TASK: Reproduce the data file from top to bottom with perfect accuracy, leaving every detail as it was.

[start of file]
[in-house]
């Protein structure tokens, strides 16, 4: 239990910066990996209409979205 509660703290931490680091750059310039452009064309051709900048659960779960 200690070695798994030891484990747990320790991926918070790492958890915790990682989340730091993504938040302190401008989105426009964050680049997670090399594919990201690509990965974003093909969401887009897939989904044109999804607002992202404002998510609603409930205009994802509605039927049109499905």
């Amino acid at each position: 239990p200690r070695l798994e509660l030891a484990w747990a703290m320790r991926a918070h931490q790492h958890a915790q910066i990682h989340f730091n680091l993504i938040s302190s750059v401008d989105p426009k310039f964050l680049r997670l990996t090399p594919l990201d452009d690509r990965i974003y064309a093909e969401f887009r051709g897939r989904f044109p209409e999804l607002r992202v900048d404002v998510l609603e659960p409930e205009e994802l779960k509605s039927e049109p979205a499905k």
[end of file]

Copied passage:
[in-house]
């Protein structure tokens, strides 16, 4: 239990910066990996209409979205 509660703290931490680091750059310039452009064309051709900048659960779960 200690070695798994030891484990747990320790991926918070790492958890915790990682989340730091993504938040302190401008989105426009964050680049997670090399594919990201690509990965974003093909969401887009897939989904044109999804607002992202404002998510609603409930205009994802509605039927049109499905």
């Amino acid at each position: 239990p200690r070695l798994e509660l030891a484990w747990a703290m320790r991926a918070h931490q790492h958890a915790q910066i990682h989340f730091n680091l993504i938040s302190s750059v401008d989105p426009k310039f964050l680049r997670l990996t090399p594919l990201d452009d690509r990965i974003y064309a093909e969401f887009r051709g897939r989904f044109p209409e999804l607002r992202v900048d404002v998510l609603e659960p409930e205009e994802l779960k509605s039927e049109p979205a499905k």